Go to -> Schema tab
Drag Decision into the workflow after the Display Inputs
Click the pencil to edit
17 decision

Go to -> Decision tab
Click on Not set(NULL)
Select the OS attribute
18 choose the OS variable

Set it to equals Linux
19 OS Linux

Search for SSH
Drag “run ssh” into the canvas after the decision
Click setup
20 SSH

Set all the bindings to Value accept path and passphrase which we will skip
Click promote
21 SSH setup

Search for Program
Drag “run a program” into the canvas on the other branch of the decision
Click setup
22 program

Set programPath to Value and click on the Input value
23 Progarm setup

Set this to c:windowssystem32net.exe
24 path

This should be the final view before clicking promote
25 program setup complete

Go to -> General tab
Add new attribute
Set the name to newPassword
30 add new attribute

Click on the string type and change it to SecureString
31 set secure string

Go to -> Schema tab
Click on the pencil to edit Display inputs
32 edit Display Inputs

Go to -> OUT tab and select the following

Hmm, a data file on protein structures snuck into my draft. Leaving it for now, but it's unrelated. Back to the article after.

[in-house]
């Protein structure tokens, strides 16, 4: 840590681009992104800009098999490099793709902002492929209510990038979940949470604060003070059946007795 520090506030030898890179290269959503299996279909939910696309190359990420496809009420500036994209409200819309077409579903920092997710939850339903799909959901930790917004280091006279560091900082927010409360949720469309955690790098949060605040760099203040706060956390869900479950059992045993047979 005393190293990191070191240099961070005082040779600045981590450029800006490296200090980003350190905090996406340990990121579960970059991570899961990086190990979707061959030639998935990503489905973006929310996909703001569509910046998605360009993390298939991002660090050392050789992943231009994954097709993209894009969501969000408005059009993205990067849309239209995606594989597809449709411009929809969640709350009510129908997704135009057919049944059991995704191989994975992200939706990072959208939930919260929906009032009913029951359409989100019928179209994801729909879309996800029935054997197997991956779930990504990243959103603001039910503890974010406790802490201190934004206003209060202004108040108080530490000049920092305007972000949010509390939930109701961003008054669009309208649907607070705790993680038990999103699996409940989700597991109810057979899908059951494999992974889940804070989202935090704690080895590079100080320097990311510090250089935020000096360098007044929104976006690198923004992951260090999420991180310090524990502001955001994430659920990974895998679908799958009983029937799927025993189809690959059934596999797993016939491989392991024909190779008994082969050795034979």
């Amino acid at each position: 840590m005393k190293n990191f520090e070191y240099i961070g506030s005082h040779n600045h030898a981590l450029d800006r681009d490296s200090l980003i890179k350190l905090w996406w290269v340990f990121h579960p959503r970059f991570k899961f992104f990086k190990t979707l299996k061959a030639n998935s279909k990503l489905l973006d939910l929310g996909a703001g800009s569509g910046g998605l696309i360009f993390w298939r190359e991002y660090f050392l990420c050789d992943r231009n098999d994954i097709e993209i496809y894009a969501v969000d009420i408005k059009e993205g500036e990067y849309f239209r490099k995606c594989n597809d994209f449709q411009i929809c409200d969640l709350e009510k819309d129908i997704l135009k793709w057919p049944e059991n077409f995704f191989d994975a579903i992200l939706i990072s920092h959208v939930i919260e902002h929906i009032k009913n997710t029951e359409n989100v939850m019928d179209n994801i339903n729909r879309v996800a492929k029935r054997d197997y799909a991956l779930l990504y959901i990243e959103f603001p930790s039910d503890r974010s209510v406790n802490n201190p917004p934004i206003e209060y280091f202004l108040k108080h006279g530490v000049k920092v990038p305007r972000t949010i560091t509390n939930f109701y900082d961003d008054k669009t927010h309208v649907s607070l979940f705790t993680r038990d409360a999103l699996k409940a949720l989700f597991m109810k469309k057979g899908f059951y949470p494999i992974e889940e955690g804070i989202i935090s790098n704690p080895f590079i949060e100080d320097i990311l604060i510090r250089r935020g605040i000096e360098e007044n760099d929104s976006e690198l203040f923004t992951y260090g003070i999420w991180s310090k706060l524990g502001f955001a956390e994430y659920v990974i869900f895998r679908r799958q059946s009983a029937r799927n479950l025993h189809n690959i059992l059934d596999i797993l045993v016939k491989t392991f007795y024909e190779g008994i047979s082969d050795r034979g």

• OS
  • hostnameOrIP
  • username
  • password
  • cmd
  • arguments
  • newPassword

33 outputs

Go to -> Scripting tab
This is where we put the logic together that passes into either Linux or Windows decision. As you can see in the highlighted area we get the os that is passed by the custom property, then we get the password that the user entered. Based on which OS is is defined in the blueprint we then set the username, password, and specific commands that need to be run on either OS. *notice if you are using my workflow you will want to alter the lines in this script with your custom properties and default username and password. In order to set the passwords we need to use those to log onto the systems.